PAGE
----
The preceding discussion describes implementations in which a single comparison attribute 210 is considered in generating the mask 220. However, in some embodiments, a user may select more than one comparison attribute 210 for consideration in generating the mask 220. For example, a user might select two or more different color values as comparison attributes 210 and these different color values may, depending on the implementation, be given the same or different weighting in the mask 220. In one such embodiment, one color value might be considered the primary comparison attribute 210 while other color values might be considered secondary, tertiary, and so forth. In addition, in embodiments with more than one comparison attribute 210, the different comparison attributes 210 need not be to the same pixel characteristics. For example, in one implementation, a texture and a color value might both be selected as comparison attributes 210, such as to allow differential modification of pixels representing red hair, blonde hair, and so forth. In such embodiments, the different comparison attributes may be given the same or different weighting in the mask 220.
To facilitate explanation, the preceding discussion relates the effects of the tool properties 218 and the comparison attribute 210 on the mask 220 as if they were independent of one another. While these factors may indeed function independently in certain embodiments, in other embodiments, the effects of tool properties 218 and comparison attribute 210 may be combined, such as additively or multiplicatively, to generate the weights used in the mask 220. For example, in an embodiment where the modification tool is a round brush and the weights are applied in accordance with a Gaussian distribution, the weight at a given pixel of the mask 220 might be determined by w=e−r
Conversely, in another embodiment, the similarity of the pixels in the source image 202 to a comparison attribute 210 may be considered in addition to the tool properties. In one such embodiment, the previous equation for a round brush employing a Gaussian distribution might be modified such that, for a given pixel of the mask 220, the weight might be given by w=(e−r
In other embodiments, the value of d might be assigned in a more qualitative manner. For example, in an implementation where absolute identity is required between the eligible pixels 214 and the comparison attribute 210, d may be assigned a value of 0 where identity is present and some maximal value where a respective eligible pixel 214 does not possess the comparison attribute 210. Similarly, in embodiments where the comparison attribute 210 is a texture associated with a group of pixels, the value of d for an eligible pixel 214 might be based upon whether the respective pixel is determined to be a member of a group of pixels exhibiting the texture (i.e., d=0) or not (i.e., d=a maximal value). Therefore, as in the previously discussed embodiment, the weighting values within the mask 220 are based on the tool properties 218 as well as on the corresponding pixels of the source image 202.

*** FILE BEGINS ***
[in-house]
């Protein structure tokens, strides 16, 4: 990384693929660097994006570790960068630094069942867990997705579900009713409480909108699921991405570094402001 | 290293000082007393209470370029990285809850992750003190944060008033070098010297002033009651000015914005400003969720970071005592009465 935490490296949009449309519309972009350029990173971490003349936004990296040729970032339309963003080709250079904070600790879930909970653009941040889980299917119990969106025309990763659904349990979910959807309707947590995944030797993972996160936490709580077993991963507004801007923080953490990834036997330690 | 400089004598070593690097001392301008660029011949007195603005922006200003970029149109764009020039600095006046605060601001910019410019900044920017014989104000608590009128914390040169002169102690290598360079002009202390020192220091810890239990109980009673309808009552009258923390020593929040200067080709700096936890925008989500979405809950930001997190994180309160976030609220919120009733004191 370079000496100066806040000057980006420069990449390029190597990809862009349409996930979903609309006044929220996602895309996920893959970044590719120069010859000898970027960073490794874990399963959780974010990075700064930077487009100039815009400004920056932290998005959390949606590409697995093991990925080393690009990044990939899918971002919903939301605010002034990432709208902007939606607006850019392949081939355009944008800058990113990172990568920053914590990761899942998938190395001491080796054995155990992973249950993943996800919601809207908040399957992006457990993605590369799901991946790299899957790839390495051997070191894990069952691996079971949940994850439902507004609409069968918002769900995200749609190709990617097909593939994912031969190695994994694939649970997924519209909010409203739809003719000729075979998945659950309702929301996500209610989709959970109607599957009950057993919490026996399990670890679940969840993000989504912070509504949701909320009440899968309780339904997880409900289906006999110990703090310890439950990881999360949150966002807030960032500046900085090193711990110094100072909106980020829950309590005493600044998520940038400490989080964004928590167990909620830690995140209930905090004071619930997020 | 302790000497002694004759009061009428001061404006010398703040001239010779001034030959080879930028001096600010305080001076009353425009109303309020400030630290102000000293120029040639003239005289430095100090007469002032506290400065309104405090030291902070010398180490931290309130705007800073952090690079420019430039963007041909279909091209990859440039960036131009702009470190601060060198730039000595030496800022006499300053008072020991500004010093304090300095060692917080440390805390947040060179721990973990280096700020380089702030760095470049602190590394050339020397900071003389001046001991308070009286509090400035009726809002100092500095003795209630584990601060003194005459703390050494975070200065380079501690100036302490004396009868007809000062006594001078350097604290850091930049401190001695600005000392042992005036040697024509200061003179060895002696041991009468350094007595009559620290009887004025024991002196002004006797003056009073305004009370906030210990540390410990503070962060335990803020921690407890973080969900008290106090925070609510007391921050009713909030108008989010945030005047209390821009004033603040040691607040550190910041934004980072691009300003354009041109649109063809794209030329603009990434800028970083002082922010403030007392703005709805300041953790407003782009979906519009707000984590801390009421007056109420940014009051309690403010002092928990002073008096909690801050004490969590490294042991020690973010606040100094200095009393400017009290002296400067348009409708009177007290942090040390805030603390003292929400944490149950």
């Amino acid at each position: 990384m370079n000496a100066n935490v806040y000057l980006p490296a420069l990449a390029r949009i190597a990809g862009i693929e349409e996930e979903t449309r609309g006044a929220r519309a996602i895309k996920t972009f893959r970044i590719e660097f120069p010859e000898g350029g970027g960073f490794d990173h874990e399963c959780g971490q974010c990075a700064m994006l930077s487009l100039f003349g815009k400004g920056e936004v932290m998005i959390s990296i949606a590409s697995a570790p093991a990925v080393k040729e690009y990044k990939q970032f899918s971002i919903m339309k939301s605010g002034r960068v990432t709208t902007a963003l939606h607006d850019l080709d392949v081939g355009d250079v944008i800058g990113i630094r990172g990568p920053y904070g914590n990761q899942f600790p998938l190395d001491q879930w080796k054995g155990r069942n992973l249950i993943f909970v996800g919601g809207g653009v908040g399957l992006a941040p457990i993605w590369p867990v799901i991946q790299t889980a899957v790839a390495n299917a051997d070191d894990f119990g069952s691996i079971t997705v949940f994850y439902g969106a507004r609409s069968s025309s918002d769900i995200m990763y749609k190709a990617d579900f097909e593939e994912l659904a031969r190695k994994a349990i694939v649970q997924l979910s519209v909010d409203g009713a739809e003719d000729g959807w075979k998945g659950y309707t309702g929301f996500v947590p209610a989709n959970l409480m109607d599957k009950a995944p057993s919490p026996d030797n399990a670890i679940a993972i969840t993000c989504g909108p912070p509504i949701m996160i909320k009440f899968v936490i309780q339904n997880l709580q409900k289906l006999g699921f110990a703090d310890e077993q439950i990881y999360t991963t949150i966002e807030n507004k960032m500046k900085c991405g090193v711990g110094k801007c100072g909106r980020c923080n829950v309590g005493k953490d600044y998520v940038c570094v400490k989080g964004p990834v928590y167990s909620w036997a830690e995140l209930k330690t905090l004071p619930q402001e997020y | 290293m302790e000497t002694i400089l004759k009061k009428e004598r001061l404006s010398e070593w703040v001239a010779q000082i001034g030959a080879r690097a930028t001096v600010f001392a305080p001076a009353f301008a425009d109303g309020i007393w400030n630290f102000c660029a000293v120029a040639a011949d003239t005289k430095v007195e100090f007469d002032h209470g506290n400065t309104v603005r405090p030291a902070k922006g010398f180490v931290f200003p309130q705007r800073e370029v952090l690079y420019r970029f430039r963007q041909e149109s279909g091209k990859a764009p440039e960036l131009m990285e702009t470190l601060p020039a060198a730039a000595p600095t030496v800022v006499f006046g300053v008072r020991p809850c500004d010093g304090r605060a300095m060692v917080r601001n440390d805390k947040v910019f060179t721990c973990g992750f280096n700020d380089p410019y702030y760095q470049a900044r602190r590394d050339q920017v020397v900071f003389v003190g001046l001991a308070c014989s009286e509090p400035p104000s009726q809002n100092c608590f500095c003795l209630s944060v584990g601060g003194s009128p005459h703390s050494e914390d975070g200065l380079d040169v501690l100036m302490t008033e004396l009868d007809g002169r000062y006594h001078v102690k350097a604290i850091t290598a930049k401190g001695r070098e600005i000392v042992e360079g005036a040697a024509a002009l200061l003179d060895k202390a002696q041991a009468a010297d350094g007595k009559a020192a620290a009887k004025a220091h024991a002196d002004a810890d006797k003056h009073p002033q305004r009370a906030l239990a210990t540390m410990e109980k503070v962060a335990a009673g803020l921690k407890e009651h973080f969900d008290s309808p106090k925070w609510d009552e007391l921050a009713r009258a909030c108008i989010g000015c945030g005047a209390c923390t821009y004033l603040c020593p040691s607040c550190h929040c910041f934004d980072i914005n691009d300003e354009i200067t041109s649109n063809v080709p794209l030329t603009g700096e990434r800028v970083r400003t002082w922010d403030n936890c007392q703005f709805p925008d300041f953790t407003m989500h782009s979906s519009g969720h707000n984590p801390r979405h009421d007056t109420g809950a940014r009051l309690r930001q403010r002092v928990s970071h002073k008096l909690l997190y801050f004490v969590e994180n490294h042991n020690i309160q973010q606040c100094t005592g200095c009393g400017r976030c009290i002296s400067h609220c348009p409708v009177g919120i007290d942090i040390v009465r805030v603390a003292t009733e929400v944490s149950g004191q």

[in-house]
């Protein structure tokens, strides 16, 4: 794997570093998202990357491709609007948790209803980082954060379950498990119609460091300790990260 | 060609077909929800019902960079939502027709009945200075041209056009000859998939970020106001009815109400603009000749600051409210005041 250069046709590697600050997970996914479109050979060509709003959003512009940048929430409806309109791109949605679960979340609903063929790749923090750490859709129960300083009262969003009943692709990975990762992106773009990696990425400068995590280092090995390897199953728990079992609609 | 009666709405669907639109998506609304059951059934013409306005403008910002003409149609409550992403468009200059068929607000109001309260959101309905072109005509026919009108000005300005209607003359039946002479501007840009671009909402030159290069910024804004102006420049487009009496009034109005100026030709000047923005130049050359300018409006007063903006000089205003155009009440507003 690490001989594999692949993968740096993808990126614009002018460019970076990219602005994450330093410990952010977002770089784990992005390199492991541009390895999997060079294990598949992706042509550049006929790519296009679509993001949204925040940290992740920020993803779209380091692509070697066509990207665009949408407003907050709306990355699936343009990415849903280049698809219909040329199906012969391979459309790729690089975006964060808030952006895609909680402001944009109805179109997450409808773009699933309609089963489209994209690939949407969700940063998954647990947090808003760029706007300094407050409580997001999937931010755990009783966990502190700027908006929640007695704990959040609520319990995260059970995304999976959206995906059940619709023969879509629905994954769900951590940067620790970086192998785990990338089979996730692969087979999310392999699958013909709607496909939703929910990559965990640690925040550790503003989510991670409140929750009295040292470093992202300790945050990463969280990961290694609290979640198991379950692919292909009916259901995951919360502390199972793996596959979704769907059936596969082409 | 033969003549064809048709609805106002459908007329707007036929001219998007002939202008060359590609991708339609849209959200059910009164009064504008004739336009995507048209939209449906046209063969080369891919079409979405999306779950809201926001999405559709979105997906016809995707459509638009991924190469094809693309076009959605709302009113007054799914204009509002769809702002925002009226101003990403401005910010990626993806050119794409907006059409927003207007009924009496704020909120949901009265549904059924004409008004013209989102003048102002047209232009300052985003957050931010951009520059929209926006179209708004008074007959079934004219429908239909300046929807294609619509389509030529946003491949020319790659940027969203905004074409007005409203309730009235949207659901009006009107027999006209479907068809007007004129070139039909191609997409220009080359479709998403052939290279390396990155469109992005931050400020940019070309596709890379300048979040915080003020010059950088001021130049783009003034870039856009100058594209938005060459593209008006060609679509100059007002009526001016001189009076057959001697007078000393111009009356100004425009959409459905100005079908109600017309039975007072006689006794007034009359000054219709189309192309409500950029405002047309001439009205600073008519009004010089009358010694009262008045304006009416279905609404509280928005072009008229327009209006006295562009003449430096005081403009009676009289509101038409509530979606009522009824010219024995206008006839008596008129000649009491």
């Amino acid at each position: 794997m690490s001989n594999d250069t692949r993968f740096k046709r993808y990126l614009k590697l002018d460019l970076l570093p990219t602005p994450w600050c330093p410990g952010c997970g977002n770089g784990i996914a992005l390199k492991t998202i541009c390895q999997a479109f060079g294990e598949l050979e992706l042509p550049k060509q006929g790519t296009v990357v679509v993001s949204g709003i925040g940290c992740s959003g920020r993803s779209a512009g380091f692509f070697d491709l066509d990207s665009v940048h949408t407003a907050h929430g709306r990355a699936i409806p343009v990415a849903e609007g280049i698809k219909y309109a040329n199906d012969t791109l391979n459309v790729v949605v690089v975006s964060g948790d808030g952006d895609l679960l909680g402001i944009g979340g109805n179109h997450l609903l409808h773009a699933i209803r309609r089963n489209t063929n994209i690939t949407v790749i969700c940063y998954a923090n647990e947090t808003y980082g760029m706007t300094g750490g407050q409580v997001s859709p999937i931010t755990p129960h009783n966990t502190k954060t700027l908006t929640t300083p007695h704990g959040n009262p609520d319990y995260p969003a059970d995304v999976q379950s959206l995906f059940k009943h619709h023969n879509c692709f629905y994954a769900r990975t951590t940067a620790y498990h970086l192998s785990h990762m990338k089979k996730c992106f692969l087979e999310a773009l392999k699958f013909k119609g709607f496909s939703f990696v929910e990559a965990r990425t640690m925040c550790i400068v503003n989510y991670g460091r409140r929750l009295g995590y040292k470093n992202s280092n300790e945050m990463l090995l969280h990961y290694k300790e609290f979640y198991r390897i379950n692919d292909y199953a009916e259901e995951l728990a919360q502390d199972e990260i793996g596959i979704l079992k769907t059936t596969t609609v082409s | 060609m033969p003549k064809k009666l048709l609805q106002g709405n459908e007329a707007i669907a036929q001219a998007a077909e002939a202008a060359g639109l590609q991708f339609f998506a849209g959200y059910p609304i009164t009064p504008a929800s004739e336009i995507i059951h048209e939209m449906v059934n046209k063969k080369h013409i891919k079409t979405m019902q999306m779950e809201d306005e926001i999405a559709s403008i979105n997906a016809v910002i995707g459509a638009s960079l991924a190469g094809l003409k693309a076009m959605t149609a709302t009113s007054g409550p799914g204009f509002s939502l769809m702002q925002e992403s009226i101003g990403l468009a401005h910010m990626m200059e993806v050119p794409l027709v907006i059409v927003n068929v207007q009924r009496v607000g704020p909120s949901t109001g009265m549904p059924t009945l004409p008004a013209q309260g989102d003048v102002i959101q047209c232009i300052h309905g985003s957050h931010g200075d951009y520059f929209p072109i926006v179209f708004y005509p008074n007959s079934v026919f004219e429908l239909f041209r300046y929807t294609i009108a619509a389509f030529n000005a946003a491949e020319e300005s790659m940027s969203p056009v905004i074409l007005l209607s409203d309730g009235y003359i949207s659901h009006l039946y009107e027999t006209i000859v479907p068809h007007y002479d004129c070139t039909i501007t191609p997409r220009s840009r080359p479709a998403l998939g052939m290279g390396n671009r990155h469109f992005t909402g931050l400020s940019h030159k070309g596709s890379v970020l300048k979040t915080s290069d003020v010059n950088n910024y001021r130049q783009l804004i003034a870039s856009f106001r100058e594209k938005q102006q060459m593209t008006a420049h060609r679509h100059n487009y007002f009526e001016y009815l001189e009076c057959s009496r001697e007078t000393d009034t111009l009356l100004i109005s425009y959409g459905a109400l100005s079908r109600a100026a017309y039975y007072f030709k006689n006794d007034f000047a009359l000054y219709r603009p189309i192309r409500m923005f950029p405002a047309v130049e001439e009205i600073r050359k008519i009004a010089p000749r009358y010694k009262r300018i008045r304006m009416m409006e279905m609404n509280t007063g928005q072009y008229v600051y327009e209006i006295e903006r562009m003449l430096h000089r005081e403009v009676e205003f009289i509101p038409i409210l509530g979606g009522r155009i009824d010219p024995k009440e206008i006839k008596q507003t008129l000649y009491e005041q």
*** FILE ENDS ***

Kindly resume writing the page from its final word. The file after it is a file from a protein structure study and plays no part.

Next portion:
As depicted in
Turning now to
Returning now to
In the implementation depicted in
In another embodiment, the mask 220 may be used to apply the effect (block 240) directly to the source image 202 to generate the displayed image 236. In such embodiments, the pixel values of the source image 202 are modified or changed in accordance with the mask 220 and the effect to generate the displayed image 236. Indeed, turning once again to
With the preceding discussion in mind, the following example is provided to further illustrate one implementation of the present technique. Referring to
For example, referring to
After identification of the desired value for the pixel attribute of interest, the modification tool 246 may be moved elsewhere in the source image 202 to apply a modification to those pixels over which the tool 246 passes, as depicted in
In one implementation, the difference between the pixel attribute values and the identified attribute value is squared for each pixel of interest. In this example, the pixel attribute value identified by the user (here the value “7” as discussed with regard to
In certain embodiments, a component of the final weighting factor for each pixel may be based upon the squared difference values of
In one embodiment, the difference between some attribute value for the pixels of interest and a user specified value for the attribute contribute to the overall weighting value for each pixel. In a further embodiment, the properties of the modification tool 246 also contribute to the respective weighting values. For example, referring to
In one implementation, the weighting factor is generated using a combination of tool and pixel specific factors. For example, the product of the functions e−r
Thus, in the present example, the final weight for each respective pixel within the boundary 254 of the modification tool 246 is depicted in
While the invention may be susceptible to various modifications and alternative forms, specific embodiments have been shown by way of example in the drawings and have been described in detail herein. However, it should be understood that the invention is not intended to be limited to the particular forms disclosed. Rather, the invention is to cover all modifications, equivalents, and alternatives falling within the spirit and scope of the invention as defined by the following appended claims.